Guest workers: They're not just picking vegetables anymore. A new class of "migrant workers" is taking shape in America's Silicon Valley and other technology centers. These immigrants are not sneaking over U.S. bordersthey arrive by jet from India, the Philippines, China, and Taiwan to take jobs in computer programming, software design, and information services.
And America's information technology industry wants more of them. "Forget the Huddled Masses," a recent BusinessWeekarticle proclaimed. "Send Nerds." Industry leaders claim they face a shortage of skilled high-tech professionalsa problem they fear will only get worse. A 1997 Bureau of Labor Statistics study projected there will be 1.3 million new info-tech jobs over the coming decade.
As the high-tech sector has grown as an industry, its bankroll of financial contributions to politicians has swollen as well (over $3.8 million so far this year). So it's no surprise that presidential candidates are now flocking to Silicon Valley, or that firms like AOL and eBay are forming their own political action committees to dole out cash. What is surprising is how much of that new high-tech money is going to Republicans.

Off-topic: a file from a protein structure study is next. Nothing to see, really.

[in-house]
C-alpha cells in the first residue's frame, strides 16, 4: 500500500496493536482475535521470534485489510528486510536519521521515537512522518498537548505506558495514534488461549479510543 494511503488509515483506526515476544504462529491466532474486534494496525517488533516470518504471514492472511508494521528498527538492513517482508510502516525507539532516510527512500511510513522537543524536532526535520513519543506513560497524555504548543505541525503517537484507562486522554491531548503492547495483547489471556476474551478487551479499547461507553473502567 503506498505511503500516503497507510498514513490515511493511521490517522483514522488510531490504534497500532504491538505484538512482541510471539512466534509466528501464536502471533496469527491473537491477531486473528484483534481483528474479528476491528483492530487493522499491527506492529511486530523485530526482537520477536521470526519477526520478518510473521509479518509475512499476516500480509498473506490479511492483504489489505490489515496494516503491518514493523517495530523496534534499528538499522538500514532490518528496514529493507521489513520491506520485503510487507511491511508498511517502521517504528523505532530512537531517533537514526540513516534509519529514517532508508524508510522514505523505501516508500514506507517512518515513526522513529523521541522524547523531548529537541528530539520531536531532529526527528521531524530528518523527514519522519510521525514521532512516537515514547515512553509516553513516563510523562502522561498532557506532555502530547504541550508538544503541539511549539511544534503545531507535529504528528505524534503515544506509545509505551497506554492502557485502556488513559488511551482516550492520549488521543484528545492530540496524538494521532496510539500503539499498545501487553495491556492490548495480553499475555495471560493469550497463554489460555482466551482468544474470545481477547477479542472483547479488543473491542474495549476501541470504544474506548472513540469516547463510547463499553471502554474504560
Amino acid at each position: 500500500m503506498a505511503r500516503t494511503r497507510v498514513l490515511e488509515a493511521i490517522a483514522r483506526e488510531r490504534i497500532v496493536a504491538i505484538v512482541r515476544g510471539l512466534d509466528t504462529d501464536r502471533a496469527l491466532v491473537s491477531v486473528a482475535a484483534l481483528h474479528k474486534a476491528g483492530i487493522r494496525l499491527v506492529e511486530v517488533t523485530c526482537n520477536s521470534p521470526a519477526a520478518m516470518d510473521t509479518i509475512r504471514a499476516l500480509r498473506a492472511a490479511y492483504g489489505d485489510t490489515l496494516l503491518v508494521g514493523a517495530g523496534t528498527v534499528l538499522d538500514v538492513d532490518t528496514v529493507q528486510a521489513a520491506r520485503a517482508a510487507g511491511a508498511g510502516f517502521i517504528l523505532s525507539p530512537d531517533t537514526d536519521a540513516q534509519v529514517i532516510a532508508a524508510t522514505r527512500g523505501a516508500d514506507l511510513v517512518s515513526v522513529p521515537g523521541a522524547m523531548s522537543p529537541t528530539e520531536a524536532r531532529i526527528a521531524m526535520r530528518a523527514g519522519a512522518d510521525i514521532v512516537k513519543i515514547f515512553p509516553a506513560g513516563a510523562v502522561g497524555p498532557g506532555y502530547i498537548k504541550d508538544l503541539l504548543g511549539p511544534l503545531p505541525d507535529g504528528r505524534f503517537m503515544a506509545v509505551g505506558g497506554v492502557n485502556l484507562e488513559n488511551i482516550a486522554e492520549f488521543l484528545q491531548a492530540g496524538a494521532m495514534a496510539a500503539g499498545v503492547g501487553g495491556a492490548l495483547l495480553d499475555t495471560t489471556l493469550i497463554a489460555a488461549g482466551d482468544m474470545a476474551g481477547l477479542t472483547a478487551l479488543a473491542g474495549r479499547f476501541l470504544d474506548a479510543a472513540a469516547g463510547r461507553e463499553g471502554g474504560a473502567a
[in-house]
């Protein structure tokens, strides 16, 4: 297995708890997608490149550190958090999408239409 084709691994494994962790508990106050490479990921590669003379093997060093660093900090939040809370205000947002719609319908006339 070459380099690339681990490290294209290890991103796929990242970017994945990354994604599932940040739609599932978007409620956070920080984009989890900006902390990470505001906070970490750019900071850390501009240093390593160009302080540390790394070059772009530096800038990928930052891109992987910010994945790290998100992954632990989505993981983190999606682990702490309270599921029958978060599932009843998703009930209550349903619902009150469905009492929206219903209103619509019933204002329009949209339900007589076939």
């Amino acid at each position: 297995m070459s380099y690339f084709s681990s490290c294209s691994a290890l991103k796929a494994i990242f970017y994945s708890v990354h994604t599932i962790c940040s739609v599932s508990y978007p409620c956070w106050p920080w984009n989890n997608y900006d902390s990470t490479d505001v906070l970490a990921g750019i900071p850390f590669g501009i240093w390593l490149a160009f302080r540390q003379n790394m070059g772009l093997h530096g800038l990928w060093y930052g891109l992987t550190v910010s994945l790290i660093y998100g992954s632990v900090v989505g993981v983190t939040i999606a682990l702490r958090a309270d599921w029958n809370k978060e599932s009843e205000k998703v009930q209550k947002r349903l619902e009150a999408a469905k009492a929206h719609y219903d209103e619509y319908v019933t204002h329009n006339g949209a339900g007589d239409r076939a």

"They almost have a nostalgic quality about them, sort of like the bell bottoms stuck in the back of the closet," writes Jeffrey M. Berry of today's quixotic and starry-eyed liberals. "But liberalism is not dead. Indeed, it's thriving."
In The New Liberalism: The Rising Power of Citizen Groups, Berry marshals copious evidence that over the past four decades, liberal citizen groups have outperformed conservative groups and business lobbies in almost every regardcommanding more positive media attention, winning more legislative victories, and indeed lasting longer as organizations.